Price (RRP): $449
The original Klipsch loudspeaker was built in 1946, and it was a monster. You can still buy the latest iteration of it (for $40K!) But in 2020 I reckon Klipsch is going to be selling more of the Klipsch T5 II True Wireless Sport earphones. Not least because of one unusual feature, and another which may well be unique to this company.
Review: Klipsch T5 II True Wireless Sport earphones
- Australian Website here.
- Manual or Support pages here (links near bottom of page).
- Price: A$449
- From: Legitimate Klipsch retailers.
- Warranty: 12 months
- Country of Manufacture: China
- About: Klipsch is a US loudspeaker company. It has been around a long time, established way back in 1946. It’s now owned by Voxx International, a US company that owns lots of audio equipment brands.
About the Klipsch T5 II True Wireless Sport earphones
It’s at this point where I say that such and such true wireless earbuds follow the conventions of the genre: two buds, charge case, blah, blah, blah. And in that broad sense, that’s true of the Klipsch T5 II buds. But in the detail, Klipsch has very much gone its own way. It hasn’t, for example, employed a compact case. It’s quite bulky, measuring 83mm by 45mm by 42mm and weighing 94.7 grams with the buds. The buds themselves are quite light at 6.3 grams each.
Nor does it have the usual spring-loaded lid. It uses the kind of catch you’d see on an equipment case. Why? Because of the feature I think is likely unique. Like the buds, the case itself is waterproof. That is, it’s IP67 rated, which is completely proof against dust and safe for immersion in up to one metre of water for up to half an hour. You don’t have to worry about dropping it in the drink. There’s even a replaceable cartridge of desiccating beads in there, in case any water is introduced with the buds.
They didn’t say, so I checked myself. The case floats, so it won’t sink straight to the bottom of the pool.
The case can be charged via USB Type-C … or by simply placing it on a standard Qi wireless charger. Hooray! That’s the unusual feature and it makes life so much easier.
The buds are rated at 8 hours of battery life, with three full recharges in the case. The Klipsch T5 II True Wireless Sport earphones are available in Black, White and Green finishes.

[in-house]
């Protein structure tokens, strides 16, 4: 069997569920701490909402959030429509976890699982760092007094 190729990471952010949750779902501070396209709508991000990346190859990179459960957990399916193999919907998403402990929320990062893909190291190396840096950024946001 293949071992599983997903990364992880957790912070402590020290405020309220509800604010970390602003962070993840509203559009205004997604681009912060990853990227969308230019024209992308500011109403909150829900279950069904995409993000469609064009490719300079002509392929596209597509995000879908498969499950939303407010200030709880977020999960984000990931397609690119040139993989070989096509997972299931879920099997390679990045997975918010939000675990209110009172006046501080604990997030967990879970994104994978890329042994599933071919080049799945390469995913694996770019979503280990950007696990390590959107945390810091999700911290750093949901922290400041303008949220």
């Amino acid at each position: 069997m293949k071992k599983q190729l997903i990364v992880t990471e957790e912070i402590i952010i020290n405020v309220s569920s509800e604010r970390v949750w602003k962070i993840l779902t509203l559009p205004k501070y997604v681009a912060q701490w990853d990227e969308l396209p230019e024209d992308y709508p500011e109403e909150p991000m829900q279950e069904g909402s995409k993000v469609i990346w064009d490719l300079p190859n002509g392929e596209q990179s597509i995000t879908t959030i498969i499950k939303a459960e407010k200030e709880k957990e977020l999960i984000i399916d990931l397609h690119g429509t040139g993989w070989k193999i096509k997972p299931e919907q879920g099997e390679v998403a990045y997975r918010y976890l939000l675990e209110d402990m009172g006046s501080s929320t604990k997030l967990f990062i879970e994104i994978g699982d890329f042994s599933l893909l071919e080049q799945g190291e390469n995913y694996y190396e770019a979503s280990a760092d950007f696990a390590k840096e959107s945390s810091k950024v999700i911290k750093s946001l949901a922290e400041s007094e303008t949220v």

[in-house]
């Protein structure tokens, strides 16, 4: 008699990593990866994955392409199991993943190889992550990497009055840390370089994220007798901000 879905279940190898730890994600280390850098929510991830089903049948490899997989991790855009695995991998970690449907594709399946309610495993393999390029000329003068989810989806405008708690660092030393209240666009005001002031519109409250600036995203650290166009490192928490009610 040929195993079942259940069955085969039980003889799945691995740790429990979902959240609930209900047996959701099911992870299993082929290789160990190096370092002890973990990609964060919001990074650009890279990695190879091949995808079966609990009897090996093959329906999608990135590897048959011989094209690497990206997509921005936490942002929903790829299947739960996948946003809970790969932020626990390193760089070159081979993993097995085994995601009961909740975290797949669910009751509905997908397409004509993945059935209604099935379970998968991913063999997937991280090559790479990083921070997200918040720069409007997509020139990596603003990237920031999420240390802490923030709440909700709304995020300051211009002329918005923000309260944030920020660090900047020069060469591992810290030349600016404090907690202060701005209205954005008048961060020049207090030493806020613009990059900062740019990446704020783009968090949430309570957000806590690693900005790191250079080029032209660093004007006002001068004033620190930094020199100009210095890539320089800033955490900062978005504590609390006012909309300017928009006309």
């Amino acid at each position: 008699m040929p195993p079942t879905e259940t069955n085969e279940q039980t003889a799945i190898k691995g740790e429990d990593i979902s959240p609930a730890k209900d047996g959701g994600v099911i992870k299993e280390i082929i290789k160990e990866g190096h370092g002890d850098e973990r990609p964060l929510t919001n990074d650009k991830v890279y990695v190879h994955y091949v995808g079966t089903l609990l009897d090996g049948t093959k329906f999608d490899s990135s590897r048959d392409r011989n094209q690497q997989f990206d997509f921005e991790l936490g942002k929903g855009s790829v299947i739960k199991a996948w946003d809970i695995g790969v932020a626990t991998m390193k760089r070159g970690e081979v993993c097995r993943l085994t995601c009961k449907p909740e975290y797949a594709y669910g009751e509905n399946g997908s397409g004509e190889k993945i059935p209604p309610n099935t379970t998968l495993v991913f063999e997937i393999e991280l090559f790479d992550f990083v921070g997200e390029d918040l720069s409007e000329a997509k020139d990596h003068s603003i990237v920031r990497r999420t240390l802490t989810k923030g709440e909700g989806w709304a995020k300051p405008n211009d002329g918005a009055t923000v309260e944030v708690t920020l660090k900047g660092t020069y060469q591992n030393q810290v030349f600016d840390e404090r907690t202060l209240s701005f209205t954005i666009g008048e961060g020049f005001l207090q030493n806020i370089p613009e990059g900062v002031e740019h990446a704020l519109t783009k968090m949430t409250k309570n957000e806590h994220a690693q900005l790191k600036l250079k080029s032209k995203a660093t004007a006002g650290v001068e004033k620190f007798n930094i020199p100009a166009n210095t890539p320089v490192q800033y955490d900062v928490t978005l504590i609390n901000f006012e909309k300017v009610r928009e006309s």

Fins and tips
Since the Klipsch T5 II True Wireless Sport earphones are sports models, the buds come with fins that lock them into your ears. They did an excellent job for me, providing a very secure fit. Two other sizes are are included, as are one set of memory foam tips and a total of six different sizes of silicone tips. Klipsch notes that they all use a patented oval shape. This is supposed to be for a better fit, but since they are highly compliant I’m not sure that they make much difference. I found the best size for me was the second largest. What really was different was that the tips have a hard plastic collar which clips into place over the sound transducer, instead of the usual practice of simply stretching the silicone over a shaft.
I did find that the silicon collar to which the fins were attached did tend to slip on the bodies of the earbuds sometimes. You don’t really notice until you place the buds in the case and find that contacts aren’t properly engaging. Just readjust the position and all is fine.
Inside the buds are 5mm dynamic drivers. Bluetooth 5.0 is provided for connections, and in addition to the standard SBC codec, the earphones also work with AAC and aptX codecs.
Klipsch says that they have a connection range of up to ten metres. Actually, on my standard test they scored a solid 25 metres. Connection reliability was first class.
The Klipsch Connect app manages firmware updates for the buds, provides feedback on battery level and incorporates a graphic equaliser, along with several tone presets.
The overall sound of the Klipsch T5 II True Wireless Sport earphones was smooth and nicely balanced across the midrange and treble. There was none of that ear-piercing sense of overdone treble delivered by some earbuds. Instead, it was just plain enjoyable. The bass was somewhat recessed by comparison with other buds in this genre. I had had a play with the equaliser and found the best overall balance was by pushing the two bottom bands to maximum and the three upper bands to the minimum. The markings imply that’s a 12dB difference, but I think they’re mis-calibrated. The changes didn’t sound anything like that much.
With that adjustment made, the bass in Billie Eilish was still just a little back in the mix, but enjoyable and fairly full. At times, there was a very nicely detailed sense of spatial depth in the sound, such as the shake of the tambourine in the quieter parts of the track “Bargain” from the album Who’s Next. Moon’s drumming was solidly reproduced.
I used these buds pretty much exclusively for a week, and they were really quite satisfying. And easy on the ear with podcasts as well.
They worked well in handsfree mode. People with whom I spoke thought I sounded fine. They also have a “transparency mode”. A tap on the left control button – the buttons are softly sprung, and thus easy to use – switches this on. At first the level of the outside sound in this mode was too quiet. But then I found a setting in the app where you could turn it up. I pushed it to maximum and the level was just about right.
Gadgetguy’s Take – the Klipsch T5 II True Wireless Sport earphones are good performers with a couple of standout features
Namely, they’re waterproof and able to be charged wirelessly. Those who buy these will be pleased.
Note, there are two other models available. The Klipsch T5 II earphones cost a bit less and lose the wireless charging and water proof case. The Klipsch T5 II True Wireless Sport McLaren Edition earphones cost more, but come with a nice orange highlights and a wireless charge pad.